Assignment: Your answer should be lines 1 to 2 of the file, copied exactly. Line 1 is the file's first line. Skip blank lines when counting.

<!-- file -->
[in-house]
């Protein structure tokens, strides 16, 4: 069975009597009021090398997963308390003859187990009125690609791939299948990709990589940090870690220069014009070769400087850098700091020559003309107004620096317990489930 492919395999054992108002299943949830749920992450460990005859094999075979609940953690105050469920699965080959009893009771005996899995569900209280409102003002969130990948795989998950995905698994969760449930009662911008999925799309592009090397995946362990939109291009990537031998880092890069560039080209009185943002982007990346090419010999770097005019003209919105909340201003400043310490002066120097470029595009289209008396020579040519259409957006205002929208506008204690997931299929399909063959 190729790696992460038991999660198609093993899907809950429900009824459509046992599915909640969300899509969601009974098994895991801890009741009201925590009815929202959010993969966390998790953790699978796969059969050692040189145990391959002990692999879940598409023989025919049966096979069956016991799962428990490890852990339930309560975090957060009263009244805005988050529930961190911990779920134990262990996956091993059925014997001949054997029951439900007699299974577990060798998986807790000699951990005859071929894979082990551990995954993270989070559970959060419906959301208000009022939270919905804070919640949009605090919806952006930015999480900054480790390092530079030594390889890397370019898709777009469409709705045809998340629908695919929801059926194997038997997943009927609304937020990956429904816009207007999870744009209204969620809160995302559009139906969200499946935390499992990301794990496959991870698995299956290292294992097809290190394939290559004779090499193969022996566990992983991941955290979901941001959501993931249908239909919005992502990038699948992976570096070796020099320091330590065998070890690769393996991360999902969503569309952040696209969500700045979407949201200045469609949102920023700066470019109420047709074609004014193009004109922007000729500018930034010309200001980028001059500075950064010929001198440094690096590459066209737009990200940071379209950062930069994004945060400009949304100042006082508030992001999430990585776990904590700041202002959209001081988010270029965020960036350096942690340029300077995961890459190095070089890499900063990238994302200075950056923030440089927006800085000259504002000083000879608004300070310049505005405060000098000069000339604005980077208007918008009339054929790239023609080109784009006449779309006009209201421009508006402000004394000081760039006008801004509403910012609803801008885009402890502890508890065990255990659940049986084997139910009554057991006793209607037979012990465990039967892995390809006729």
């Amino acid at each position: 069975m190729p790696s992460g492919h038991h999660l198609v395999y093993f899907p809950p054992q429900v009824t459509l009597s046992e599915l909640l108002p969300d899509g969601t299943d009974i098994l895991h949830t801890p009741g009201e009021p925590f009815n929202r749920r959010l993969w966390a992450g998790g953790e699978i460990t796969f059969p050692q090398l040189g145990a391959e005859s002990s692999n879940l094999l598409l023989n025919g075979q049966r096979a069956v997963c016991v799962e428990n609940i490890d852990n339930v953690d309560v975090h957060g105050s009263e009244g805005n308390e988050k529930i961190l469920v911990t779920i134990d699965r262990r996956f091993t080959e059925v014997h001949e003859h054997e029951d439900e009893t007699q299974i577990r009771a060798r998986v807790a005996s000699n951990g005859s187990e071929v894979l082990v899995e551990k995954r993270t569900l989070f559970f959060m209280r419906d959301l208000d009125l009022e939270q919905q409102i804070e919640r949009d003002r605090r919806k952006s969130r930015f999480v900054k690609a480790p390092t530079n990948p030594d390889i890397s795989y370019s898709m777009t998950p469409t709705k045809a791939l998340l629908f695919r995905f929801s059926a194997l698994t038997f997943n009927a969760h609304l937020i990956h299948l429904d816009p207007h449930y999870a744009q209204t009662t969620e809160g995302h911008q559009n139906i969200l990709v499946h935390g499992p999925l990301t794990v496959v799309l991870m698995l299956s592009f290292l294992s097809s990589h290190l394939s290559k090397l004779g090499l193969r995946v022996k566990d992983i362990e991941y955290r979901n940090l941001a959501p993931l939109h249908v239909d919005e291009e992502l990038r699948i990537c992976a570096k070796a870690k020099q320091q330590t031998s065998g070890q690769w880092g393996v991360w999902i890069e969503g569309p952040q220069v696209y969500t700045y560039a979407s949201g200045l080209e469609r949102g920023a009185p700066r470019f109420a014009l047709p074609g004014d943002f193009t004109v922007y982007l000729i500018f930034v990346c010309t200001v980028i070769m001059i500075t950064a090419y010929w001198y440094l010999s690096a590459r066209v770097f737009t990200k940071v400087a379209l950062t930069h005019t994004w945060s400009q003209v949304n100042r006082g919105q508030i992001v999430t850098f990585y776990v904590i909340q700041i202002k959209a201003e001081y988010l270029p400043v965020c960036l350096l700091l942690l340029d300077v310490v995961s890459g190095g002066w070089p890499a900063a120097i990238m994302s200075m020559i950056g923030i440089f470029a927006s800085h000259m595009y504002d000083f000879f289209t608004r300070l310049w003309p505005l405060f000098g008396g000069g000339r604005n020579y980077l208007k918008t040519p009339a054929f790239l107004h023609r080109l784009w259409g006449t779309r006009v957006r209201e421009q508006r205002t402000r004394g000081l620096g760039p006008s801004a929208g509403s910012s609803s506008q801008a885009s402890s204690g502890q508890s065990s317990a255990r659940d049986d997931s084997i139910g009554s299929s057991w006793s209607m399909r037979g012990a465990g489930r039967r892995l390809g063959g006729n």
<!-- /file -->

[in-house]
């Protein structure tokens, strides 16, 4: 069975009597009021090398997963308390003859187990009125690609791939299948990709990589940090870690220069014009070769400087850098700091020559003309107004620096317990489930 492919395999054992108002299943949830749920992450460990005859094999075979609940953690105050469920699965080959009893009771005996899995569900209280409102003002969130990948795989998950995905698994969760449930009662911008999925799309592009090397995946362990939109291009990537031998880092890069560039080209009185943002982007990346090419010999770097005019003209919105909340201003400043310490002066120097470029595009289209008396020579040519259409957006205002929208506008204690997931299929399909063959 190729790696992460038991999660198609093993899907809950429900009824459509046992599915909640969300899509969601009974098994895991801890009741009201925590009815929202959010993969966390998790953790699978796969059969050692040189145990391959002990692999879940598409023989025919049966096979069956016991799962428990490890852990339930309560975090957060009263009244805005988050529930961190911990779920134990262990996956091993059925014997001949054997029951439900007699299974577990060798998986807790000699951990005859071929894979082990551990995954993270989070559970959060419906959301208000009022939270919905804070919640949009605090919806952006930015999480900054480790390092530079030594390889890397370019898709777009469409709705045809998340629908695919929801059926194997038997997943009927609304937020990956429904816009207007999870744009209204969620809160995302559009139906969200499946935390499992990301794990496959991870698995299956290292294992097809290190394939290559004779090499193969022996566990992983991941955290979901941001959501993931249908239909919005992502990038699948992976570096070796020099320091330590065998070890690769393996991360999902969503569309952040696209969500700045979407949201200045469609949102920023700066470019109420047709074609004014193009004109922007000729500018930034010309200001980028001059500075950064010929001198440094690096590459066209737009990200940071379209950062930069994004945060400009949304100042006082508030992001999430990585776990904590700041202002959209001081988010270029965020960036350096942690340029300077995961890459190095070089890499900063990238994302200075950056923030440089927006800085000259504002000083000879608004300070310049505005405060000098000069000339604005980077208007918008009339054929790239023609080109784009006449779309006009209201421009508006402000004394000081760039006008801004509403910012609803801008885009402890502890508890065990255990659940049986084997139910009554057991006793209607037979012990465990039967892995390809006729």